Gary Player's Rolex - Presidential Day Date

Golf Legend Gary Player wearing a Rolex Presidential Day-Date in Yellow Gold
Gary Player is one of the greatest golfers in the history of the sport.  He is the third player to win the Career Grand Slam, which is winning all 4 major tournaments in a lifetime.  Only Tiger Woods and Jack Nicklaus have done it since, putting him in the ranks of possibly the top 5 golfers in history.  He has won 9 majors including the Masters 3 times, the US Open, the Open Championship 3 times and the PGA Championship twice.  He was inducted into the World Golf Hall of Fame in 1974.  He has since excelled at the Senior's tour, winning many tournaments including the Senior British Open 3 times, the Senior PGA Championship once and the Senior U.S. Open twice.

Player has epitomized excellence in the sport.  He put on annual golf tournaments, designed over 300 courses in 35 countries, and has continued to win championships - a total of 165 to date.

Player has come from a poor family in South Africa.  His mother died when he was young and his father made very little as a gold miner.  Hard work, diet and healthy lifestyle epitomized Player - as he became known as one of the Big Three golfers of his era.   He has acquired many other nicknames: The Black Knight, Mr. Fitness, the International Ambassador of Golf, and the World's Most Traveled Athlete.

Player has a deep affection for Rolex.  His father once said to him after seeing his hard work and dedication, "You keep working hard like this and one day you might even buy yourself a Rolex".  After winning his first Grand Slam, he acquired his first Rolex.  He chose the Presidential Day-Date in solid yellow gold because it reminded him of his first Rolex and of his dad who toiled endlessly in the gold mines of South Africa.
The Day-Date was launched in 1956 and was the first watch to have the day spelled out in full and date split out.  It has adorned many world leaders and presidents - even other golf legends including Jack Nicklaus himself.

The current Day-Date is 40mm in diameter and constructed in 18 ct yellow gold with a fluted bezel and scratch resistant sapphire crystal.  There is a cyclops lens over the date and the timepiece is waterproof to 330 feet.  The new caliber 3255 has an enhanced power reserve of 70 hours. However, Player's Day Date probably has an older caliber and shorter power reserve.  The timepiece is adorned with a President's bracelet with semicircular 3 piece links.  This is truly the timepiece of champions.

Early Chronographs "Pre" Rolex Daytonas

Rolex 6238 produced in the early to mid 1960's
The Rolex Daytona is one of the most recognizable timepieces today and highly sought after in both the current market and the auction market.  However, you may not have seen some of the predecessors to the Rolex "Paul Newman" Daytona.  This is an interesting history since the first chronograph was actually tied to the swimmer Mercedes Glietze who swam the English Channel in 1932 with a record setting 46 hours.  However, her feats were soon eclipsed by the "Speed King" Sir Malcolm Campbell who set several world speed records in auto racing on the salt flats of Utah and in Daytona Florida.  This became the first Rolex ties to the future of Daytona racing and to the Daytona name for its watch line.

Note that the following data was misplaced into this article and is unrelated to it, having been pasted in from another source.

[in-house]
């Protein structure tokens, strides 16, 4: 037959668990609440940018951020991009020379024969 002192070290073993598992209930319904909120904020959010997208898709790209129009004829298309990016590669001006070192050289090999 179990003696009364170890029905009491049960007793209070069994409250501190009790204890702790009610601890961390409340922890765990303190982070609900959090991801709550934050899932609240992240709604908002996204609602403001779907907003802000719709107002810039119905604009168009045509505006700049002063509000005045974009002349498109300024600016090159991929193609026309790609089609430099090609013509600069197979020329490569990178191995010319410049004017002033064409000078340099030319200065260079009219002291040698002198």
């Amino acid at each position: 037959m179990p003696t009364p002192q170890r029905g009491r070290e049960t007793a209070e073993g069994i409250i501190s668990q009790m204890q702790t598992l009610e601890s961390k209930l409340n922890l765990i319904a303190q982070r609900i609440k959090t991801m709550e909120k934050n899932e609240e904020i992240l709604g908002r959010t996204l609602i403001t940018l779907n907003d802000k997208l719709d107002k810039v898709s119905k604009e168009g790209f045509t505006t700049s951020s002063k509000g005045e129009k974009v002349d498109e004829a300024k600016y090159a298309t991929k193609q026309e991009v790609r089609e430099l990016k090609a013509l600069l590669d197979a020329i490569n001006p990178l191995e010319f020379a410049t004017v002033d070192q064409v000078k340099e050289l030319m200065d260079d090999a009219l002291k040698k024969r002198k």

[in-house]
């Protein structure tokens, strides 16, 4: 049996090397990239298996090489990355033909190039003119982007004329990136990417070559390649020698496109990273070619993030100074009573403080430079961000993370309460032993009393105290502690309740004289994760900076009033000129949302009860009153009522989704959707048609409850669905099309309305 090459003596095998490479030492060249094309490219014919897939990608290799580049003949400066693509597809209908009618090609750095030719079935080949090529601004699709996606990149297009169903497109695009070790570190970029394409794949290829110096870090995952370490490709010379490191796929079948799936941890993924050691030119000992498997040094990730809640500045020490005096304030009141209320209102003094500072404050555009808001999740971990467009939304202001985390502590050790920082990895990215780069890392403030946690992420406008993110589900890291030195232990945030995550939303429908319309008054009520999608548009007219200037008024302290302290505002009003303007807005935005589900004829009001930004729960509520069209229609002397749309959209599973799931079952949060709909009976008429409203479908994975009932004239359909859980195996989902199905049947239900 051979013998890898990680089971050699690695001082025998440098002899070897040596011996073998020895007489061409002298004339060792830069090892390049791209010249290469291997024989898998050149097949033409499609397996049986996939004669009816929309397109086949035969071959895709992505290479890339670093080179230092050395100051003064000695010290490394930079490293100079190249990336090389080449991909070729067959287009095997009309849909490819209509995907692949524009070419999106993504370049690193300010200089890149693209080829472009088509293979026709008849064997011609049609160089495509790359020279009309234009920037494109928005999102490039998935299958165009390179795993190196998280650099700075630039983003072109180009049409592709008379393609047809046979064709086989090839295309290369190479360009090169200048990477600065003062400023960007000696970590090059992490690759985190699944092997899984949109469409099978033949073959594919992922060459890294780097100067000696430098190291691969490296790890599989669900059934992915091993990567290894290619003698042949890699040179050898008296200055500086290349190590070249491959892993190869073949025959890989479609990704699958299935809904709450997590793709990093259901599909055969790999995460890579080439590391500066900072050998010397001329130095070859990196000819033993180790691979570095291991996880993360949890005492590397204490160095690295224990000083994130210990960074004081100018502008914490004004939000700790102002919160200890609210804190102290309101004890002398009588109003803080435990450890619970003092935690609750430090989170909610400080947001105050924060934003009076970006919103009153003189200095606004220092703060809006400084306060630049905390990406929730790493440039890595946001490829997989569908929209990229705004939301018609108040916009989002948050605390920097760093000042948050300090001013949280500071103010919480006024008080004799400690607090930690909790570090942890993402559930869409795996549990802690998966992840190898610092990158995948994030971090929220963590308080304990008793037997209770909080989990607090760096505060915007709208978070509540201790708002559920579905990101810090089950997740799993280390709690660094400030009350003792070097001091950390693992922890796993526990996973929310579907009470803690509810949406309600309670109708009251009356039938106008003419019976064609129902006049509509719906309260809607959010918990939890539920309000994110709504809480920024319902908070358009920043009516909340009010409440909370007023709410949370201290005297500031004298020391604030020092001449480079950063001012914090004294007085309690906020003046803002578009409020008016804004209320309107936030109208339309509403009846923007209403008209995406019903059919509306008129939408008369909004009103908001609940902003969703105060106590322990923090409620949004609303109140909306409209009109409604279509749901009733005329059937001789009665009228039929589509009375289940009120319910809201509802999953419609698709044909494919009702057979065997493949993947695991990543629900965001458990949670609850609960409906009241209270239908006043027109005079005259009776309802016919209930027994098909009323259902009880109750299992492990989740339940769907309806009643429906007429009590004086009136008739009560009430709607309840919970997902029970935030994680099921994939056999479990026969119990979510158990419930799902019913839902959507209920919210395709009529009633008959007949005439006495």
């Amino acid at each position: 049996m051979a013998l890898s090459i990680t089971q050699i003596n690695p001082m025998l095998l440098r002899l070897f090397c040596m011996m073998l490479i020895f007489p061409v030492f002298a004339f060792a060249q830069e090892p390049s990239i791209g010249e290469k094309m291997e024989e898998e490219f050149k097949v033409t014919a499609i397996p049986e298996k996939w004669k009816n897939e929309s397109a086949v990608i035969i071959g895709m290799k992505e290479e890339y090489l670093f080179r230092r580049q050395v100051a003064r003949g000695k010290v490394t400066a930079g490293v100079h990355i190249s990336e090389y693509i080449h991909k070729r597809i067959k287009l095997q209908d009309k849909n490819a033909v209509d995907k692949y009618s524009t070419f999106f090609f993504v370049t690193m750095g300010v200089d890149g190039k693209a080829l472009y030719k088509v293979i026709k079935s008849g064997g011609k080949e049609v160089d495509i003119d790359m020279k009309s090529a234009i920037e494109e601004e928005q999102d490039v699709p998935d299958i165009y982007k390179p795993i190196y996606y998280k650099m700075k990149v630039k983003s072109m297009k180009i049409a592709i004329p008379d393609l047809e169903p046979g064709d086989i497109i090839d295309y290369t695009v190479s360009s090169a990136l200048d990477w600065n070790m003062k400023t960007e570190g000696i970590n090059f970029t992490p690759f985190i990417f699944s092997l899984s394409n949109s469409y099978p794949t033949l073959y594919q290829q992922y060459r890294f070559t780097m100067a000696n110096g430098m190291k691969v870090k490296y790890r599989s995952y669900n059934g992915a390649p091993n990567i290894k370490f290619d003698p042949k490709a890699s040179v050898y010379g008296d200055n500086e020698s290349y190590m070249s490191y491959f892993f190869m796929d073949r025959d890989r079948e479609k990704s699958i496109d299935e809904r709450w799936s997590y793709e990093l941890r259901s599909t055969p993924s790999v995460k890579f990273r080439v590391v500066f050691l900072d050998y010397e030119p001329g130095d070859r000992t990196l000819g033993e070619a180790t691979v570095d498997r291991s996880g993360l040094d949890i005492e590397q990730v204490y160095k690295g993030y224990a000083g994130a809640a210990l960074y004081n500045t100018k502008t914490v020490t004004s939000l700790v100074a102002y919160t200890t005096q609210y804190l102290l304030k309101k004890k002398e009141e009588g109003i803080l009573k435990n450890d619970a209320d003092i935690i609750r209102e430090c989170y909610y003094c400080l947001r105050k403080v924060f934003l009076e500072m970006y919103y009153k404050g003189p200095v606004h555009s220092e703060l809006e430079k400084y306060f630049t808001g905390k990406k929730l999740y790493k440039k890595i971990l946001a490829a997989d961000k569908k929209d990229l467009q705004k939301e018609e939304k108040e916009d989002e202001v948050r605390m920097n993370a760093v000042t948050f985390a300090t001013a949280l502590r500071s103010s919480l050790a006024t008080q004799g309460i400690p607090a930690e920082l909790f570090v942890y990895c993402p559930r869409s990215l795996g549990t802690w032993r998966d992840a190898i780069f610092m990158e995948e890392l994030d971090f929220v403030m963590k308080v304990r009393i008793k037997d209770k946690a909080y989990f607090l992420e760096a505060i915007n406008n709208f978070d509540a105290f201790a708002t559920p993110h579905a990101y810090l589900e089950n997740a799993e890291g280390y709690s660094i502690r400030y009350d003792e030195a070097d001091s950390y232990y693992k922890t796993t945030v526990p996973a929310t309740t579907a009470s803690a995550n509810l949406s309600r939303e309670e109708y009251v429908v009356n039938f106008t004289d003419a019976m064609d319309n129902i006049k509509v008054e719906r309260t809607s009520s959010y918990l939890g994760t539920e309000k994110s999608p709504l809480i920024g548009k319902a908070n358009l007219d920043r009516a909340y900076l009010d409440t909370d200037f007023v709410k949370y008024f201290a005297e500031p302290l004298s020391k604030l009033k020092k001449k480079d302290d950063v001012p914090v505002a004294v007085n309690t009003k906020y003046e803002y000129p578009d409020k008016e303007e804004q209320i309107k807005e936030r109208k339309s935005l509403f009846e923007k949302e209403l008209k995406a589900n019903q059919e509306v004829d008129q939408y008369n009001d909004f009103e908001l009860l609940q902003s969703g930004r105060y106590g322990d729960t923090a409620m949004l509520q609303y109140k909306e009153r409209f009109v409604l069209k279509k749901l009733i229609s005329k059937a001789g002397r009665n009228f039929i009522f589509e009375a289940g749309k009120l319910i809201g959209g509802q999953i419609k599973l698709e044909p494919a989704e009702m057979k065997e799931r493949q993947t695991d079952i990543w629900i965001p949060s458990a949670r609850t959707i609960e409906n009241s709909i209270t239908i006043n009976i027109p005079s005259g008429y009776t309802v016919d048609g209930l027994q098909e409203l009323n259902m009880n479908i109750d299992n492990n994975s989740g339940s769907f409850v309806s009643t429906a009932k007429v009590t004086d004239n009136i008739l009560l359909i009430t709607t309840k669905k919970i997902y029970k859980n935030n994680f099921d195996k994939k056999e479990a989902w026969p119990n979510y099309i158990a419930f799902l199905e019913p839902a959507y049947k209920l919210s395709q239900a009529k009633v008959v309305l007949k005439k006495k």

Rolex registered the name Cosmograph to identify the chronograph by name.  However, they initially tried to tie the brand to the Le Mans racing by advertising the timepiece as a Le Mans Cosmogrpah.  However, the name didn't stick.  It wasn't until the late 1960's that the  with reference numbers 6239, 6240, 6241, 6262, 6263, 6264 and 6265 established the "Paul Newman" Daytona. 

However, the progression of detail is a beautiful history to observe.  I hope the below picture reel helps illustrate some of these exceptional timepieces and the changes over time.  You can see that Rolex tweaked and modified the dial design extensively from the first timepieces that had only 2 dials to the more modern 3, and tachymeter markings that moved from the on-dial position to the more modern on-bezel location.

The loveliest version is the Eric Clapton Reference 4500 which is in gold and has a very clean dial look even though the Tachymeter markings go to an astonishing 1000 which was quite high even by today's standards.  Interestingly, all of these models are self-winding timepieces.  The Daytona didn't get an automatic movement until 1988 when Rolex modified the Zenith El Primero to become the calibre 4030 movement.  Eventually, Rolex would bring that movement in house with their launch of the caliber 4130.
Rolex Reference 2508 - an early 1930's chronograph

An ultra rare Reference 4113 (1940's chronograph with 44mm case and split seconds pusher on the winding crown) Image: Hodinkee

Rolex Reference 4500 - from 1948 - part of the Eric Clapton collection - Image: Sothebys

Rolex Reference 6034 - from 1952

Rolex Reference 6234 from 1955 - blue coloring on white - Image: Hodinkee

Rolex Reference 6234 with tropical coloring - 1950's - Image: Sothebys

Rolex reference 6238 produced between 1963 and 1967